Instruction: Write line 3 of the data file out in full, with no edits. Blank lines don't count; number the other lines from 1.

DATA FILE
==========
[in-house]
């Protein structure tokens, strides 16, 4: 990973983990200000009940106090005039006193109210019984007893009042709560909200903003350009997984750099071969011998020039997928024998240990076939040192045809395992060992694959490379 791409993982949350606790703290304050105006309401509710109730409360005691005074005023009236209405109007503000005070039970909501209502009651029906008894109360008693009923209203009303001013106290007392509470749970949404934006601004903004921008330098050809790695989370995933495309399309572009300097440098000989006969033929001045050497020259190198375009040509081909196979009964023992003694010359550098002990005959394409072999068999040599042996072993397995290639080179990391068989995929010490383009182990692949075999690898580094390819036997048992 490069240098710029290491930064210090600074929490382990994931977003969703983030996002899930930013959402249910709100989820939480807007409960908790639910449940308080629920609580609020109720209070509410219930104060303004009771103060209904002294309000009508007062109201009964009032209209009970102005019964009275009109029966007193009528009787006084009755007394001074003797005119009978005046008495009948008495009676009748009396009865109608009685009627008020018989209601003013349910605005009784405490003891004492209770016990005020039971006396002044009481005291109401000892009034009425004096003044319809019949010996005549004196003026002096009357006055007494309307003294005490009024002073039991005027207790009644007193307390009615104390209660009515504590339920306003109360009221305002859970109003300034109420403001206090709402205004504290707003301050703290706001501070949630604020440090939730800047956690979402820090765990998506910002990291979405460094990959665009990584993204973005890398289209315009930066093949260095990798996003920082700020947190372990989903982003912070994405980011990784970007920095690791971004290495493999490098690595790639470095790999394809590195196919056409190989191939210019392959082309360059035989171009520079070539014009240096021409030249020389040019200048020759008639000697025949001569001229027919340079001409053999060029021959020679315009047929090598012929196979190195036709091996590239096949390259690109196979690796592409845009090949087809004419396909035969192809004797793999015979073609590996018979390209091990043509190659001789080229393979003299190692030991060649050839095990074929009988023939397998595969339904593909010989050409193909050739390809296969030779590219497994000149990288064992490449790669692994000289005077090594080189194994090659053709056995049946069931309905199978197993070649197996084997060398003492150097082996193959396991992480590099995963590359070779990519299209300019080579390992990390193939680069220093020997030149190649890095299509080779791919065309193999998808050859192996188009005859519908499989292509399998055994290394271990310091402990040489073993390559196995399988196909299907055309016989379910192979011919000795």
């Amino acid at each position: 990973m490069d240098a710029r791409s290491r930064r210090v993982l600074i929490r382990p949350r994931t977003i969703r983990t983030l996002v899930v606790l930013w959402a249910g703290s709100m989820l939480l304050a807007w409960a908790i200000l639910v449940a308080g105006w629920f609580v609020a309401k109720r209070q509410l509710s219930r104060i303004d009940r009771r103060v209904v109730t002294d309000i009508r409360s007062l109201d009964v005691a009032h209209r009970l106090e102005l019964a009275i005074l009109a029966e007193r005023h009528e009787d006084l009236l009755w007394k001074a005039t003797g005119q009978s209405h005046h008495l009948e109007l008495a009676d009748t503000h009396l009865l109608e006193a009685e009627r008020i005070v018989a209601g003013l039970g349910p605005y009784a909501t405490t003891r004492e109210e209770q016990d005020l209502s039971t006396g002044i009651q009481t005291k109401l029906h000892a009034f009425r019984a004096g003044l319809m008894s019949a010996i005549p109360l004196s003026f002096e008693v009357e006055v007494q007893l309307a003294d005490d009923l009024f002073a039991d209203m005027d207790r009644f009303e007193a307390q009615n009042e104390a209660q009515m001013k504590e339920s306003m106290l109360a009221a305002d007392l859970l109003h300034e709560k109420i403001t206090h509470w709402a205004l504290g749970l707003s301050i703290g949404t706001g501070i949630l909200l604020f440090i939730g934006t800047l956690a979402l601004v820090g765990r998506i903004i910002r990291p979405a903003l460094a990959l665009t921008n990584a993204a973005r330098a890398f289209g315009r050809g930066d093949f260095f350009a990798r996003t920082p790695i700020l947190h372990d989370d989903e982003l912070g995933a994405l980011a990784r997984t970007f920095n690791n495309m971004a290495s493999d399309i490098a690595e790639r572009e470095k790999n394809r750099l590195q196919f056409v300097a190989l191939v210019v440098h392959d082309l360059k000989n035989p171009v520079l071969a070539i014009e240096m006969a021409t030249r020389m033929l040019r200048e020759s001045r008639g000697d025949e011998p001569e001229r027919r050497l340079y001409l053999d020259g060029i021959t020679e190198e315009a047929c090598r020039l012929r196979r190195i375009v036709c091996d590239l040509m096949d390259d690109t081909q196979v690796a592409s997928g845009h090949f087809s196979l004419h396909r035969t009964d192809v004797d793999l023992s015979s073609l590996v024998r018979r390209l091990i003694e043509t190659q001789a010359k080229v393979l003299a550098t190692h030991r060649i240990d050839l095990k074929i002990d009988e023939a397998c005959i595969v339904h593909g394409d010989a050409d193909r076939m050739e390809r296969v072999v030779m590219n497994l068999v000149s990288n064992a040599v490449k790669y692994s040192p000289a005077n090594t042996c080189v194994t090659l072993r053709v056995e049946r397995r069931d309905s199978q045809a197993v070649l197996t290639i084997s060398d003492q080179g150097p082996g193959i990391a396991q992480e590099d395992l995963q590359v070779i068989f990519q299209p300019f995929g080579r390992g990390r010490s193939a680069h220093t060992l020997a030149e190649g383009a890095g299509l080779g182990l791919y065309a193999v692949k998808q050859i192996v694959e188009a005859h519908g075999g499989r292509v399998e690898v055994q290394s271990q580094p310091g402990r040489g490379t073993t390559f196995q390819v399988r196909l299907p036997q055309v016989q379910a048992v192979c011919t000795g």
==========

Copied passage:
């Amino acid at each position: 990973m490069d240098a710029r791409s290491r930064r210090v993982l600074i929490r382990p949350r994931t977003i969703r983990t983030l996002v899930v606790l930013w959402a249910g703290s709100m989820l939480l304050a807007w409960a908790i200000l639910v449940a308080g105006w629920f609580v609020a309401k109720r209070q509410l509710s219930r104060i303004d009940r009771r103060v209904v109730t002294d309000i009508r409360s007062l109201d009964v005691a009032h209209r009970l106090e102005l019964a009275i005074l009109a029966e007193r005023h009528e009787d006084l009236l009755w007394k001074a005039t003797g005119q009978s209405h005046h008495l009948e109007l008495a009676d009748t503000h009396l009865l109608e006193a009685e009627r008020i005070v018989a209601g003013l039970g349910p605005y009784a909501t405490t003891r004492e109210e209770q016990d005020l209502s039971t006396g002044i009651q009481t005291k109401l029906h000892a009034f009425r019984a004096g003044l319809m008894s019949a010996i005549p109360l004196s003026f002096e008693v009357e006055v007494q007893l309307a003294d005490d009923l009024f002073a039991d209203m005027d207790r009644f009303e007193a307390q009615n009042e104390a209660q009515m001013k504590e339920s306003m106290l109360a009221a305002d007392l859970l109003h300034e709560k109420i403001t206090h509470w709402a205004l504290g749970l707003s301050i703290g949404t706001g501070i949630l909200l604020f440090i939730g934006t800047l956690a979402l601004v820090g765990r998506i903004i910002r990291p979405a903003l460094a990959l665009t921008n990584a993204a973005r330098a890398f289209g315009r050809g930066d093949f260095f350009a990798r996003t920082p790695i700020l947190h372990d989370d989903e982003l912070g995933a994405l980011a990784r997984t970007f920095n690791n495309m971004a290495s493999d399309i490098a690595e790639r572009e470095k790999n394809r750099l590195q196919f056409v300097a190989l191939v210019v440098h392959d082309l360059k000989n035989p171009v520079l071969a070539i014009e240096m006969a021409t030249r020389m033929l040019r200048e020759s001045r008639g000697d025949e011998p001569e001229r027919r050497l340079y001409l053999d020259g060029i021959t020679e190198e315009a047929c090598r020039l012929r196979r190195i375009v036709c091996d590239l040509m096949d390259d690109t081909q196979v690796a592409s997928g845009h090949f087809s196979l004419h396909r035969t009964d192809v004797d793999l023992s015979s073609l590996v024998r018979r390209l091990i003694e043509t190659q001789a010359k080229v393979l003299a550098t190692h030991r060649i240990d050839l095990k074929i002990d009988e023939a397998c005959i595969v339904h593909g394409d010989a050409d193909r076939m050739e390809r296969v072999v030779m590219n497994l068999v000149s990288n064992a040599v490449k790669y692994s040192p000289a005077n090594t042996c080189v194994t090659l072993r053709v056995e049946r397995r069931d309905s199978q045809a197993v070649l197996t290639i084997s060398d003492q080179g150097p082996g193959i990391a396991q992480e590099d395992l995963q590359v070779i068989f990519q299209p300019f995929g080579r390992g990390r010490s193939a680069h220093t060992l020997a030149e190649g383009a890095g299509l080779g182990l791919y065309a193999v692949k998808q050859i192996v694959e188009a005859h519908g075999g499989r292509v399998e690898v055994q290394s271990q580094p310091g402990r040489g490379t073993t390559f196995q390819v399988r196909l299907p036997q055309v016989q379910a048992v192979c011919t000795g």